objective of horizontal drilling is to avoid surface
occupancy “due to topographic or environmental
concerns.” Oil and Gas Resource Development for San
Juan Basin, New Mexico a 20-year Reasonable Foreseeable
Development Scenario Supporting the Resource Management Plan
for the Farmington Field Office, Bureau of Land Management at
8.1 (dated July 2, 2001)(A.R.0000111)(“RFDS”).
San Juan Alliance once stated that “[a]lternative
drilling methods such as horizontal drilling would, if used
in the San Juan basin, reduce adverse impacts such as noise,
air pollution, and scarred landscapes from wells and roads.
Why can't several wells be drilled from one location? The
BLM must consider/require feasible technical alternatives
such as horizontal drilling.” Appendix P-Public
Comments and Responses Farmington Proposed RMP/Final EIS at
P-123 (dated 2002)(A.R.0001847)(“San Juan
area in which the BLM has approved the Mancos Shale APDs
already contains hundreds of existing wells. See
Reasonable Foreseeable Development for Northern New Mexico
Final Report at 19 (dated October,
2014)(A.R.0173844)(“2014 RFDS”). Further, many
proposed Mancos Shale wells use existing oil-and-gas
infrastructure. See Environmental Assessment
DOI-BLM-NM-F010-2015-0036 at 1 (dated November,
The BLM's Oil-and-Gas Planning and Management
manages onshore oil-and-gas leasing and development via a
three-phase process. The first phase involves preparing a
Resource Management Plan (“RMP”) and an
Environmental Impact Statement (“EIS”). 43 C.F.R.
§ 1601.0-6. “Resource management plans are
designed to guide and control future management actions and
the development of subsequent, more detailed and limited
scope plans for resources and uses.” 43 C.F.R. §
1601.0-2. “[W]herever possible, the proposed plan and
related environmental impact statement shall be published in
a single document.” 43 C.F.R. § 1601.0-6.
The EIS is the comprehensive, gold-standard document: it is
subject to notice-and-comment provisions; “[i]t shall
provide full and fair discussion of significant environmental
impacts and shall inform decisionmakers and the public of
reasonable alternatives which would avoid or minimize adverse
impacts or enhance the quality of the human
environment”; and it “is more than a disclosure
document, ” but rather, “[i]t shall be used by
Federal officials in conjunction with other relevant material
to plan actions and make decisions.”
Dine, 2015 WL 4997207, at *40 (quoting 40 C.F.R.
§ 1502.1)(alterations in Dine). The BLM must
prepare a supplement to its EIS if “the agency makes
substantial changes in the proposed action that are relevant
to environmental concerns, or there are significant new
circumstances or information relevant to environmental
concerns and bearing on the proposed action or its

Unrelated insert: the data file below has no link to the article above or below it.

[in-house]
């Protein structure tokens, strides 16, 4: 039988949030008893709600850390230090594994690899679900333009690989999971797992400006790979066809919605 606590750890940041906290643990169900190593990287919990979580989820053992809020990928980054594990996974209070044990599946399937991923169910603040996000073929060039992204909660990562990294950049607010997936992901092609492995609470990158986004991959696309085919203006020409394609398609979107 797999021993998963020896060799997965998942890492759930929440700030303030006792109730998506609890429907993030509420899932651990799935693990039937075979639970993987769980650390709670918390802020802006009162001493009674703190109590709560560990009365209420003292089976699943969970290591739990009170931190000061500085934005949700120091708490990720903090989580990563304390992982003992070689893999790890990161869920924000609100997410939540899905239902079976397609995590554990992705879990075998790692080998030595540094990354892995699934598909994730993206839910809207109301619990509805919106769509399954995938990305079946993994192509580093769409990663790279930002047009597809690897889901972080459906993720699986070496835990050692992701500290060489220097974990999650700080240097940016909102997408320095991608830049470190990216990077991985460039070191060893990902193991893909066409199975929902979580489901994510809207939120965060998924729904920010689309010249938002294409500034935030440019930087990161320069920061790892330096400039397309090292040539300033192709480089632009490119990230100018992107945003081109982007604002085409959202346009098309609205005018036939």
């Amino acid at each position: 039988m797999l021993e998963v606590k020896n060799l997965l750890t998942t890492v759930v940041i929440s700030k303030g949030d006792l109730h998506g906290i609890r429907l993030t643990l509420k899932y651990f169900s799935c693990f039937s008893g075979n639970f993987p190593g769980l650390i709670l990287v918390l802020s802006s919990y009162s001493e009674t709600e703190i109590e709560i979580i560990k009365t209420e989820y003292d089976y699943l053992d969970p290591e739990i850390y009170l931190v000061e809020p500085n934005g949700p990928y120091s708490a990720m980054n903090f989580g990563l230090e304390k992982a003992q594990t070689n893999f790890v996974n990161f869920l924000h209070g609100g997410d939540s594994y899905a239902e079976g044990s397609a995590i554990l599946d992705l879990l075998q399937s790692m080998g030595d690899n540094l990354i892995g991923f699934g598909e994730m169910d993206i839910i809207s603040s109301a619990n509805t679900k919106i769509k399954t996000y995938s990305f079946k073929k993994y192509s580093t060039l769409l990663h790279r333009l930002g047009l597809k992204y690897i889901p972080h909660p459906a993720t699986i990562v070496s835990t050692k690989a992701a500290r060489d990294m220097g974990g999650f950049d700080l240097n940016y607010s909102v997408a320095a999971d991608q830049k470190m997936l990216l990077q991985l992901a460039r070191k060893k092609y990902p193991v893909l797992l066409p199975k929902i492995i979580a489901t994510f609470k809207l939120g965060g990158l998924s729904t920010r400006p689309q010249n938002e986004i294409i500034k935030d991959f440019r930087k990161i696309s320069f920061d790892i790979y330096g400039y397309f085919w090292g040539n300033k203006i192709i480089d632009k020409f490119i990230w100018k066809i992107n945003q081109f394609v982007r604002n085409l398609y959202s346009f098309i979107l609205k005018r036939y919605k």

impacts.” 40 C.F.R. § 1502.9(c)(1)(i)-(ii).
second phase, the BLM sells and executes oil-and-gas leases.
See 43 C.F.R. § 3120.1-1. The BLM “may
require stipulations as conditions of lease issuance.”
43 C.F.R. § 3101.1-3. Third, and at issue in this case,
the lessee submits an APD to the BLM, and “no drilling
operations, nor surface disturbance preliminary thereto, may
be commenced prior to the authorized officer's approval
of the permit.” 43 C.F.R. § 3162.3-1(c).
The Timeline of Events Giving Rise to this
2001, the BLM issued a Reasonably Foreseeable Development
Scenario (“RFDS”) as part of the process of
revising its Resource Management Plan for the San Juan Basin.
See RFDS at 1 (A.R.0000001). This document's
purpose was to forecast the scope of oil-and-gas development
in the San Juan Basin over the next twenty years, from
approximately 2002 to 2022. See RFDS at vi
RFDS focuses on the New Mexico portion of the San Juan Basin
“to determine the subsurface development supported by
geological and engineering evidence, and to further estimate
the associated surface impact of this development.”
RFDS at 6 (A.R.0000006). The RFDS discusses the Mancos Shale,
and states that “most existing Manco Shale . . .
reservoirs are approaching depletion and are marginally
economic. Most are not currently considered candidates for
increased density development or further enhanced oil
recovery operations.” RFDS at 5.24 (A.R.0000081). It
notes, however, that “there is considerable interest in
developing the Mancos Shale as a gas reservoir over a large
part of the basin where it has not been previously
developed.” RFDS at 5.23 (A.R.0000080).
2003, the BLM issued its Resource Management
Plan/Environmental Impact Statement. See Farmington
Resource Management Plan with Record of Decision at 1 (dated
December 2003)(A.R.0001931)(“RMP/EIS”). The
RMP/EIS provided for the development of 9, 942 new
oil-and-gas wells. See RMP/EIS at 2, 10
(A.R.0001946, A.R.0001954). Since the RMP/EIS was issued,
“3, 945 wells have been drilled in the planning area,
or about 39 percent of the 9, 942 wells predicted and
analyzed in the RMP/EIS.” Federal Defendant's
Opposition to Plaintiff's Opening Merits Brief at 10-11,
filed June 9, 2017 (Doc. 113)(“BLM
Response”)(citing Declaration of David J. Mankiewicz